Our Environmental Compliance Performance

PG&E’s operations are subject to extensive federal, state and local environmental laws and regulations. These requirements relate to a broad range of activities, including preventing the discharge of pollutants; properly transporting, handling, storing and disposing of hazardous wastes; protecting threatened and endangered species; and reporting and reducing carbon dioxide and other greenhouse gas emissions.

Compliance with these laws and regulations is the foundation of our commitment to environmental leadership. In fact, our environmental policy begins with a commitment to “comply fully with the letter and spirit of all applicable environmental laws and regulations.”

During 2010, the environmental organizations worked with the operating lines of business to ensure more effective and efficient compliance support. Through these efforts, and a continued focus on integrating environmental compliance tasks into our daily work processes, we exceeded our target for reducing the rate of environmental Notices of Violation (NOVs). Additionally, we made continued progress toward our longer term objective of strengthening the enterprise-wide environmental management system by the end of 2014—a core component of our five-year environmental leadership strategy.

Governance and Management Structure

PG&E employs a variety of governance practices and processes to ensure that we remain focused on high priority work when it comes to environmental compliance. Operational controls are critical so that actions to meet the Utility’s environmental compliance obligations are performed on time, on purpose and are repeatable. We are also continuously learning from our experience and integrating these lessons back into our work processes and staff development.

Compliance performance updates are provided weekly to all PG&E Corporation and Utility officers and reviewed monthly by the Utility’s officers. In addition, an annual environmental compliance summary is presented to the Public Policy Committee of PG&E Corporation’s Board of Directors.

During 2010, we completed the integration of our line-of-business environmental compliance support model—assuring a stronger relationship between operations and environmental personnel.

PG&E’s gas and electric operations and maintenance departments completed significant work last year to improve the reliability and capacity of our system and the majority of these projects required environmental permits. To support this important aspect of our business, we added personnel to oversee environmental compliance and strengthened our “release to construction” process to better ensure that environmental permits were in place and understood prior to construction.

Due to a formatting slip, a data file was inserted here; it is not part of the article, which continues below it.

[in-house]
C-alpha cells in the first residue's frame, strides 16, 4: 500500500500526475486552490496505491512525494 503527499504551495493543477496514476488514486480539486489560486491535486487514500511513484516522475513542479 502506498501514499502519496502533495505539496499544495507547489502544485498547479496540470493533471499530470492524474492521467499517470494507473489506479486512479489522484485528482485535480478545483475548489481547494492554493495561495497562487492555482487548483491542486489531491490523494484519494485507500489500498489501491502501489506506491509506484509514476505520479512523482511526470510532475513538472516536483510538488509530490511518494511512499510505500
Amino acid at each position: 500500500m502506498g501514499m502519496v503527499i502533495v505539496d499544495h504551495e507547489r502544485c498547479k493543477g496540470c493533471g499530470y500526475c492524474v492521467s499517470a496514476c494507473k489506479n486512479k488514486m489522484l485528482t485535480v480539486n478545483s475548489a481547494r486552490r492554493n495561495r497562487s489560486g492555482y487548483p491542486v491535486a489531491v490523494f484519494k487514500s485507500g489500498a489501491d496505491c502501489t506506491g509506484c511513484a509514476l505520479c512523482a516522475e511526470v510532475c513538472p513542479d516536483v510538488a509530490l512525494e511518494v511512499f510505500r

Together, these measures helped to significantly reduce the number of NOVs from the prior year and enabled PG&E to exceed its 2010 target for the NOV rate—achieving a rate of 0.98 NOVs per 100 inspections (due to 8 NOVs) compared to a target of 1.68 (equivalent to 15 NOVs).

Environmental Management System

We continued to enhance our Environmental Management System (EMS) in 2010. Areas of focus included re-establishing roles and responsibilities for all of our environmental facility compliance obligations and monitoring our compliance through regular assessments, in addition to continuing the work started in 2009 on process improvements in operation of drinking water systems, implementation of our San Joaquin Valley Habitat Conservation Plan (HCP) and environmental permitting and compliance management for large operation, maintenance and construction projects, including construction stormwater permitting.

A notable achievement in 2010 was the implementation of the first phase of a new environmental compliance process to address the lack of clarity in roles and responsibilities, a root cause of compliance violations in 2009. The process uses an enterprise compliance tracking system (ECTS) software to clarify and document roles and responsibilities for environmental tasks at the facility level—providing an effective means of identifying what needs to be done, who needs to do it and by when.

The responsible individual verifies when an assigned task is completed, followed by the accountable department’s representative confirming the task has been performed. The first phase included implementation at 45 gas transmission and 35 multi-tenant service centers where different departments share the same building and service yard. Implementation will be expanded to the major electric distribution and transmission substation facilities and approximately 50 additional service center facilities in 2011. The remaining service centers (approximately 30) will be completed in 2012.

Last year, we also began piloting the use of environmental compliance management plans to improve the process for environmental permit compliance for large-scale construction projects. The plans help to define key roles and responsibilities for these projects and enhance communication among environmental and construction personnel, as well as contractors and agency representatives.